Car accidents are, by nature, unpredictable. There is no exact science to forecasting or preventing them. However, there are evident patterns in when and where crashes occur – and knowing these patterns can help reduce the risk of an incident. In this article, we cover a few common accident scenarios and what you can do in these situations to avoid becoming a statistic. Neighborhoods It may sound surprising, but the majority of car accidents happen close to home. In fact, a Progressive Insurance study from 2004 found that approximately 52% of all accidents occur within just five miles from a person’s home. Generally, we’re more likely to crash in our own neighborhoods than anywhere else. This can be explained by our brain’s propensity for going on autopilot when we’re driving familiar routes. If you’ve ever arrived at a destination only to realize that you were in a trance-like state the entire drive, then you know this phenomenon. When we drive in familiar places, we tend to rely more on muscle memory than on our vigilance and active driving skills (dulling our ability to react to unexpected occurrences). The two most important things you can and should do every time you drive is buckling up and stay alert. As long as you keep your mental faculties fully active, you will be a better, safer driver on the road. Parking Lots When you combine lots of cars in a compact space with stressed-out drivers all vying for limited parking spaces, you get a hotbed for accidents. Parking lots are arguably the place where most low-speed collisions occur. Common parking lot accidents include vehicles backing up into each other, vehicles backing up and getting clipped by passing vehicles, vehicles sideswiping other vehicles as they park, etc. While accidents at these sites very rarely result in significant injuries, the vehicle damages that often result can be expensive to repair. Daily Commutes In large sprawling metropolitan cities like Los Angeles, commuters spend hours each day stuck in traffic. Many commuters multitask behind the wheel, putting on makeup, fiddling with the radio, eating food, shaving, and even brushing their teeth. Additionally, people may feel physically exhausted or mentally frazzled from getting up early or from having a hard day at work. When you take all of these factors into consideration, it’s not hard to see why many crashes occur during rush hour. What should you do if you’ve been injured in a car accident? If you or a loved one has been injured in a car accident caused by another party, please don’t hesitate to contact the experienced car accident lawyers at Wilshire Law Firm for immediate legal assistance. We can help you get compensation for your medical bills, lost wages, pain and suffering, and more. For a FREE comprehensive case evaluation, call us today at 1-800-52-CRASH.

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Dealing with Insurance After an Accident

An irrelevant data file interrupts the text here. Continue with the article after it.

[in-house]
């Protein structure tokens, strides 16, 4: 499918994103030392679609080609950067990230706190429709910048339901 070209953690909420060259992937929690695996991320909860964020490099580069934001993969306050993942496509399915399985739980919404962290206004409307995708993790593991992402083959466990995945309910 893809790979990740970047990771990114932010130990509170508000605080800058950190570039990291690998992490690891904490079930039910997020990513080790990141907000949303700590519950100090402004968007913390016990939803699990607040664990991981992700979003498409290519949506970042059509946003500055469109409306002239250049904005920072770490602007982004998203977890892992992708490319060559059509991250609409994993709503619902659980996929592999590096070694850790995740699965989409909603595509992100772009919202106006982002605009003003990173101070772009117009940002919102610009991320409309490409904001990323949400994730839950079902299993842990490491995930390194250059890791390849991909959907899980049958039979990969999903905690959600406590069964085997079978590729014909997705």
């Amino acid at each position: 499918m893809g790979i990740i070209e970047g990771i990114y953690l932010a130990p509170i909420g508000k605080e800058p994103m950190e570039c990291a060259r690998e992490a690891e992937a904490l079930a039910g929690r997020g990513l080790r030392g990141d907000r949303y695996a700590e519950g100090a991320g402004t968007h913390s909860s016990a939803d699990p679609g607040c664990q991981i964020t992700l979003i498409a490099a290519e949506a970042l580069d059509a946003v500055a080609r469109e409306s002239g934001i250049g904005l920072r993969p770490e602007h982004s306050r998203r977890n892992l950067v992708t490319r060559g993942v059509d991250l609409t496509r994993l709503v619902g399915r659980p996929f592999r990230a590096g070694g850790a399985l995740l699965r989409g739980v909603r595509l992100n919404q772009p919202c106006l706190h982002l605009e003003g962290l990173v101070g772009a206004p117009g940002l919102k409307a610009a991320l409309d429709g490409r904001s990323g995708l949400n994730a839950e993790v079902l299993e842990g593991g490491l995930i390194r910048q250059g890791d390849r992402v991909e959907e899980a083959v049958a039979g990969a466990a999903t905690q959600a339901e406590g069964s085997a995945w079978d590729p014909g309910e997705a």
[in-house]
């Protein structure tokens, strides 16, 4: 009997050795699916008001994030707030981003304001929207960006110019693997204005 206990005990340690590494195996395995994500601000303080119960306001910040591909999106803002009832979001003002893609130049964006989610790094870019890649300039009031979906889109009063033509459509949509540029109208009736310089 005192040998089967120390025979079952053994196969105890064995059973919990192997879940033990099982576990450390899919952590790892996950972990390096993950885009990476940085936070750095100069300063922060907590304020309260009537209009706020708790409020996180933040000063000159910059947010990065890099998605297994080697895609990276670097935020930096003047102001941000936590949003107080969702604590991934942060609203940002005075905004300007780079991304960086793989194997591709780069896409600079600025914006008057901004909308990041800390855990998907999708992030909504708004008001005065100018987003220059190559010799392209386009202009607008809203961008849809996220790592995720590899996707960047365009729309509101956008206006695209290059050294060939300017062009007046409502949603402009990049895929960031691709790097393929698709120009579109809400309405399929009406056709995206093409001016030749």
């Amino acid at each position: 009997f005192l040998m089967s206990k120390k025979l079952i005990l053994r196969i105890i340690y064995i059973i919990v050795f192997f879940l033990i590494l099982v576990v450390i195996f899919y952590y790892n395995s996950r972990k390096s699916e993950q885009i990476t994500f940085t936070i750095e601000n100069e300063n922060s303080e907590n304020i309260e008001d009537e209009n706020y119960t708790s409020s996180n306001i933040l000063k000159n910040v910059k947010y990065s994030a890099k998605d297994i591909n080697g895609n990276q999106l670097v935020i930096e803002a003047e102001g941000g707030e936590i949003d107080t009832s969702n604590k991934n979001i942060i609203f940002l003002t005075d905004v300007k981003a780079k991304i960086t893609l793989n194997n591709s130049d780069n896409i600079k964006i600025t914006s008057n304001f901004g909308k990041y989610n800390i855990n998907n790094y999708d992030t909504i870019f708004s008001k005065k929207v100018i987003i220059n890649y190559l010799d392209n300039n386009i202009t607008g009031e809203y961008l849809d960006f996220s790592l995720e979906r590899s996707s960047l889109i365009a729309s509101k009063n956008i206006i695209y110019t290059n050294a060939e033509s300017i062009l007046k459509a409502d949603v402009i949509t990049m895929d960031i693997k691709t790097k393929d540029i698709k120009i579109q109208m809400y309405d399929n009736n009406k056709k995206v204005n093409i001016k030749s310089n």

Drivers are taught to exchange information with other drivers when an accident occurs. But after a car accident, how should you deal with insurance companies? If you don’t know, that’s okay! You’re not alone. Traffic accidents are chaotic, and dealing with insurance companies can be confusing, even for the most experienced drivers. Take a moment to collect yourself after a traffic accident, document the scene, and then take out your cellphone. There will be a few phone calls you’ll want to make. What should you do if you’re not at-fault for an accident? Typically, if someone hits you with their vehicle, you’ll want to call your own insurance company and avoid speaking to the other person’s insurance company, whenever possible. Of course, it’s never as simple as all that. Here are a few steps that can make the process of handling insurance companies easier. Call the police: Ask police officers to come down to the accident scene. You will especially want to do this if you’re not at-fault for an accident. Call your insurance company: When someone hits your car, you should call your own insurance company. Tell them that there’s been an accident. Be prepared to give your insurance company information: Once you have contacted your insurance adjuster, provide them with the information you received from the other driver(s) involved, which police department handled your case; and the location, time, and date of an accident. Do not contact the other driver’s insurance company: Wait until you have spoken to a lawyer about your case before speaking to the other driver’s insurance company. Dealing with insurance can be stressful, but by speaking to the right people and avoiding others, you can set up a strong foundation for your personal injury case. Reasons some people don’t report accidents Some people may be worried about reporting an accident to their adjuster out of fear that their premiums will go up. It is unlikely your rates will increase after a collision if you’re not the at fault party. Insurance companies use many different factors to determine whether or not your rates will increase. Adjusters take into account the severity of your accident, such as your driving history, whether you’re the at-fault party, and the value you have to your insurance company.1 Others may be worried about this accident showing up on their record. Calling an officer to the scene can help prevent this. Every accident reported to the state’s Department of Motor Vehicles (DMV) will show up on your record, unless an officer’s report says you were not the at-fault motorist. Although this is not a guarantee, it can help. By not calling an officer, you risk the chance of an accident staying on your record anywhere from three to five years. How should you handle the other driver’s insurance adjuster? After an accident, the other party’s insurance company will most likely attempt to contact you. You don’t have to speak to them! In fact, it is better not to talk to the other driver’s adjuster when you have been injured in a collision, period. Instead, you should find a car accident lawyer to handle you claim. Your lawyer and your insurance adjuster should do the talking for you. This is for your own protection because insurance adjusters are trained to use manipulation and other tricks to fish out information in an attempt to hurt your claim and the amount of compensation your case may be worth. On the off chance you do need to speak to the other driver’s adjuster, you must be careful. Keep the following in mind so you’re not tricked into giving out too much information: Do not discuss what condition you may be in. An adjuster may ask you how you’re doing, pretending they care about your well-being. In reality, they’re trying to find information that may point to your injuries not being as serious as you claim. Anything you say can be used against you. This is why you should never offer up any additional information that could be potentially construed in their favor. Never agree when they ask if they can record your conversation. Recordings of your conversations can be used as evidence against you! California is a “two-party” state, meaning both parties must agree to be recorded.2 An adjuster cannot legally record you if you say no. Avoid speculating. If you don’t know the answer to a question, say you don’t know. Never attempt to guess an answer.3 If the other company’s adjuster calls you, ask if you can have your own adjuster on the line with you or send them your adjuster’s or lawyer’s information so they can contact them. Remember: the goal is to never speak to the other company’s adjuster, if possible. Dealing with insurance can be stressful, but you don’t have to go through it alone. Our car accident lawyer from Wilshire Law Firm will fight the other driver’s insurance company on your behalf so you can receive the maximum compensation for your claim possible. Contact us today and schedule your free consultation at 1-800-522-7274. Disclaimer: The information provided is not meant to serve as legal advice, nor does it constitute a guarantee or prediction regarding the outcome of your legal matter. Sources: The Department of Motor Vehicles, “How Auto Claims Affect Auto Insurance Rates,” https://www.dmv.org/insurance/how-auto-claims-affect-auto-insurance-rates.php Digital Media Law Project, “California Recording Law,” http://www.dmlp.org/legal-guide/california-recording-law Nolo, “Insurance Adjusters: First Discussions,” https://www.nolo.com/legal-encyclopedia/insurance-adjusters-first-discussions-29752.html